In the area of nautical archaeology, Hale helped launch a search in Greek waters for lost trireme fleets from the time of the Persian Wars.  He has mapped a submerged Maya ceremonial center in Lake Atitlan, Guatemala, and has surveyed and excavated Roman and Arab shipwrecks around the ancient harbor of Caesarea Maritima, Israel. 

At the University of Louisville, Hale teaches introductory courses on Archaeology as well as more specialized courses and Honors Seminars on the Bronze Age, the ancient Greeks, the Roman Empire, Celtic civilization, Vikings, “Sacred Sites” in global perspective, and his own field of Nautical and Underwater Archaeology.  He has previously taught classes at Indiana University Southeast in his home town of New Albany, and also at Yale University.  At UofL, Hale has received awards for distinguished teaching that include the Panhellenic Teacher of the Year Award and the Delphi Center Award.  As a member of the Archaeological Institute of America he served as a national “Norton” Lecturer in 2009/2010, and is currently giving lectures across the country in his 2017/2018 year of service as an AIA “Joukowsky” Lecturer.  Some of these courses, as well as his course on “The Art of Public Speaking”, are now available in the catalogue of “Great Courses” sold by The Teaching Company Inc.

John Hale has published reports on his work in the journals AntiquityThe Classical BulletinThe Journal of Roman Archaeology, Radiocarbon, and Scientific American.  Several of his projects have been featured in the “Science” section of The New York Times by science reporter William Broad.  Hale is also the author of Lords of the Sea (Viking/Penguin 2009), a history of the ancient Athenian navy and the birth of democracy.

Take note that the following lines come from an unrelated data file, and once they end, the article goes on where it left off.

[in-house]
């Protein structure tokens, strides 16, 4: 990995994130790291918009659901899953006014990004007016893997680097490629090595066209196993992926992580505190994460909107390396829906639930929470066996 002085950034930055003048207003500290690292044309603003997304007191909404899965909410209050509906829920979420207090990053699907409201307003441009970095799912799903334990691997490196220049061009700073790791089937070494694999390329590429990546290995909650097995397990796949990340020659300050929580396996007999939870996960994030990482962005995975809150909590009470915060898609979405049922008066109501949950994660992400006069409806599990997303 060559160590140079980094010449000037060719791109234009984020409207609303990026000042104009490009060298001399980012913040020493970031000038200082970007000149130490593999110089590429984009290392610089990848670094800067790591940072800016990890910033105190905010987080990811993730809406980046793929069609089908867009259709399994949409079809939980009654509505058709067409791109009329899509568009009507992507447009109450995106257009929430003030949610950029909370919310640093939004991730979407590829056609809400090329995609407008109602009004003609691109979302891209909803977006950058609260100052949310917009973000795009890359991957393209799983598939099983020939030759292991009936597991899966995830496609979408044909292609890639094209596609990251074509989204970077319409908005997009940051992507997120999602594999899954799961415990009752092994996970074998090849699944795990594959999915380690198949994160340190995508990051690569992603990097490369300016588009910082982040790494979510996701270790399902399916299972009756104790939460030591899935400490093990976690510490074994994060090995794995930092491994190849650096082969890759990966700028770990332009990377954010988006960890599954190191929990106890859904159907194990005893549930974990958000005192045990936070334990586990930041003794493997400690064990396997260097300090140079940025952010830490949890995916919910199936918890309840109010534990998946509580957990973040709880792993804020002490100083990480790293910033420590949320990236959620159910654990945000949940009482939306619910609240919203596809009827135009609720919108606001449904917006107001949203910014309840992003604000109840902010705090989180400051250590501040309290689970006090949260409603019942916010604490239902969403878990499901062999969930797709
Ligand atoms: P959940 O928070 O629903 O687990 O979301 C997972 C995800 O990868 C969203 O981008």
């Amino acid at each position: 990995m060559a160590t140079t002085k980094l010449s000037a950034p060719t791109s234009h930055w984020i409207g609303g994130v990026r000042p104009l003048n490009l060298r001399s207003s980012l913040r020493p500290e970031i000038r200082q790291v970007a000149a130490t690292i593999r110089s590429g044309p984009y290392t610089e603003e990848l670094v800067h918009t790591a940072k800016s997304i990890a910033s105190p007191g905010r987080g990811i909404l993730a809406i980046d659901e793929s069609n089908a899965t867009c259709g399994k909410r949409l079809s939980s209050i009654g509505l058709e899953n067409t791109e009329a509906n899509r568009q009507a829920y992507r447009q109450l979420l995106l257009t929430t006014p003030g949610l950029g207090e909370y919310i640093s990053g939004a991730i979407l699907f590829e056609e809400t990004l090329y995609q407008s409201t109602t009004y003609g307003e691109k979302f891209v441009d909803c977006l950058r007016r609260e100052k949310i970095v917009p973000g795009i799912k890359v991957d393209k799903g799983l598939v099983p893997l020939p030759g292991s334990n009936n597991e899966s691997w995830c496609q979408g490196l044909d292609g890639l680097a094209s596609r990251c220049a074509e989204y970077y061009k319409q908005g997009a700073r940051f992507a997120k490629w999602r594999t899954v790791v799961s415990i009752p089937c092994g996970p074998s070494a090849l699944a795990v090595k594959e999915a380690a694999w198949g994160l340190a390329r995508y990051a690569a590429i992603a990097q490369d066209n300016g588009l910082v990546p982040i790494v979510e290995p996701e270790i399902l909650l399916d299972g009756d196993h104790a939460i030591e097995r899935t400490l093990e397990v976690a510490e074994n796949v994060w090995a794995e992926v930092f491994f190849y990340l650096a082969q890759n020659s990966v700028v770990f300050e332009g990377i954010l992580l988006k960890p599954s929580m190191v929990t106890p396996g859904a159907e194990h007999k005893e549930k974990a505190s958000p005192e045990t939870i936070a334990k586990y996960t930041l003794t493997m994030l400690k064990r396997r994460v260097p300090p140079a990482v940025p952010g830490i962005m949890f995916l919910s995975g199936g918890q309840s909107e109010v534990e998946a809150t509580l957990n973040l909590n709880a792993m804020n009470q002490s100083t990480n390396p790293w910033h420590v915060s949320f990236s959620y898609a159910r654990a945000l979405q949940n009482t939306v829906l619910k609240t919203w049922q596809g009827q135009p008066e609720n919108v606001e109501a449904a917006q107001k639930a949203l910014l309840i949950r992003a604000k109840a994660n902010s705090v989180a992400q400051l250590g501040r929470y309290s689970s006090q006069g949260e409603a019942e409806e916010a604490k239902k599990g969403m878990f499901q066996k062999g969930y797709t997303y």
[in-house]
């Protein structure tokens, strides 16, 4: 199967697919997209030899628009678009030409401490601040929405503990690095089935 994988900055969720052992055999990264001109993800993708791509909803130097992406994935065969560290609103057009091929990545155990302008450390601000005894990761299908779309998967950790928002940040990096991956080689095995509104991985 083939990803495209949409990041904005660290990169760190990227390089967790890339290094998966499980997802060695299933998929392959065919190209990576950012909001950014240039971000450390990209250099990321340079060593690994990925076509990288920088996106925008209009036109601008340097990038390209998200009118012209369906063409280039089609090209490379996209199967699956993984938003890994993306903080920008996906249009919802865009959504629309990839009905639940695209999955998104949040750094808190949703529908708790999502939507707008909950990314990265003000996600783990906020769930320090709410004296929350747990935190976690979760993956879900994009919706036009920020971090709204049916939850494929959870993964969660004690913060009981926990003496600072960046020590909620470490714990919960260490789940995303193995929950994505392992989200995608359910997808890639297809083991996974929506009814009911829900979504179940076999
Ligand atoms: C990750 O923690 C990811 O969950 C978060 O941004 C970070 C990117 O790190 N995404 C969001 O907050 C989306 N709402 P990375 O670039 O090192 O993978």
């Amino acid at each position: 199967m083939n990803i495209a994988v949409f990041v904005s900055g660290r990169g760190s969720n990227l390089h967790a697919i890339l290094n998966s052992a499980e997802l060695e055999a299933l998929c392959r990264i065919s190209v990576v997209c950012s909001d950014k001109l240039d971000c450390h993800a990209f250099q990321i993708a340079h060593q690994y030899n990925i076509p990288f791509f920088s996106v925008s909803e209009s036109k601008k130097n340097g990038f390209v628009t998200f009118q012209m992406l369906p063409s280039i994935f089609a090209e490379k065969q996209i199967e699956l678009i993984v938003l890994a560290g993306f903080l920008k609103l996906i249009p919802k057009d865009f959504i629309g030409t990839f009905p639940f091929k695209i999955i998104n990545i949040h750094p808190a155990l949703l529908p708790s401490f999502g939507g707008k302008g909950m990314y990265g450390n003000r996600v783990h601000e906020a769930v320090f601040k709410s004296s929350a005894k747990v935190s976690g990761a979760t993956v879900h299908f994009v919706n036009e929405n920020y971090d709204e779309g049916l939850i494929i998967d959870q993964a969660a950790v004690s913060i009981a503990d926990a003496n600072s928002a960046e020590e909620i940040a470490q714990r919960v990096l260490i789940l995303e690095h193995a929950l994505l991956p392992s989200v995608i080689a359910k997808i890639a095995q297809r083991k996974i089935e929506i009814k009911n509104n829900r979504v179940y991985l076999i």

Christopher Hallett is Professor of Roman Art with the Department of History of Art, University of California at Berkeley.  He holds his degrees from the University of California at Berkeley (Ph.D.), Lincoln College, Oxford, and the University of Bristol, and his areas of specialization are Roman Art and Portraiture, Greek and Roman Egypt, Aphrodisias in Caria, and the archaeology of Asia Minor.  His publications include The Roman Nude: Heroic Portrait Statuary 200 BC­-AD 300 (Oxford 2005), and his current project is Art, Poetry and Civil War: Vergil¹s Aeneid as Cultural History (forthcoming, Oxford University Press).

Audrey Horning is the Arts and Sciences Distinguished Professor of Anthropology at the College of William and Mary, and Professor of Anthropology at Queen's University, Belfast.  She holds her degrees from the University of Pennsylvania (Ph.D.) and the College of William and Mary, and her areas of specialization are comparative colonialism, historical archaeology, Ireland and eastern North America, and the archaeology of conflict transformation.  She has done extensive fieldwork in Ireland, as well as in North America (Virginia) and the Western Isles of Scotland.  Her recent publications include Ireland in the Virginian Sea: Colonialism in the British Atlantic (2013).  Professor Horning is an AIA Joukowsky Lecturer for 2017/2018.